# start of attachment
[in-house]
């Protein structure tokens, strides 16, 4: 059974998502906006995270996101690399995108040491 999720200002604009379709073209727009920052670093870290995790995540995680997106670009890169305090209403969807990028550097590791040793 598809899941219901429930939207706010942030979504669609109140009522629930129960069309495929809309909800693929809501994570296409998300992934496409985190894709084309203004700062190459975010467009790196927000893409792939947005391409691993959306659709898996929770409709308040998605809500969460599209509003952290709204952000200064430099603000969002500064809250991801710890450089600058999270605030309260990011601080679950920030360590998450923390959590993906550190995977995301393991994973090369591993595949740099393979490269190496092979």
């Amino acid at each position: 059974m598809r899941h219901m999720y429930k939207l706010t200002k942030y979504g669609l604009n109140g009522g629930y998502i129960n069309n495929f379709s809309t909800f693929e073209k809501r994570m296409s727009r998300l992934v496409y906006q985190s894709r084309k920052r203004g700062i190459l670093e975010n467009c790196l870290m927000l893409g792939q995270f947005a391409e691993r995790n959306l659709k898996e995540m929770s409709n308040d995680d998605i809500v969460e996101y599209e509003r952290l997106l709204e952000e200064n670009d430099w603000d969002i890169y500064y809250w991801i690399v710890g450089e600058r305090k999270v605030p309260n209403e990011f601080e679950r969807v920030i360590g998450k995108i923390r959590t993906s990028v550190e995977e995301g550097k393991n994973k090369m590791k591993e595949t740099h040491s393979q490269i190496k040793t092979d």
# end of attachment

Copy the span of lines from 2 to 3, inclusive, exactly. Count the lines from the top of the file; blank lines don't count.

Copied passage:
């Protein structure tokens, strides 16, 4: 059974998502906006995270996101690399995108040491 999720200002604009379709073209727009920052670093870290995790995540995680997106670009890169305090209403969807990028550097590791040793 598809899941219901429930939207706010942030979504669609109140009522629930129960069309495929809309909800693929809501994570296409998300992934496409985190894709084309203004700062190459975010467009790196927000893409792939947005391409691993959306659709898996929770409709308040998605809500969460599209509003952290709204952000200064430099603000969002500064809250991801710890450089600058999270605030309260990011601080679950920030360590998450923390959590993906550190995977995301393991994973090369591993595949740099393979490269190496092979």
């Amino acid at each position: 059974m598809r899941h219901m999720y429930k939207l706010t200002k942030y979504g669609l604009n109140g009522g629930y998502i129960n069309n495929f379709s809309t909800f693929e073209k809501r994570m296409s727009r998300l992934v496409y906006q985190s894709r084309k920052r203004g700062i190459l670093e975010n467009c790196l870290m927000l893409g792939q995270f947005a391409e691993r995790n959306l659709k898996e995540m929770s409709n308040d995680d998605i809500v969460e996101y599209e509003r952290l997106l709204e952000e200064n670009d430099w603000d969002i890169y500064y809250w991801i690399v710890g450089e600058r305090k999270v605030p309260n209403e990011f601080e679950r969807v920030i360590g998450k995108i923390r959590t993906s990028v550190e995977e995301g550097k393991n994973k090369m590791k591993e595949t740099h040491s393979q490269i190496k040793t092979d």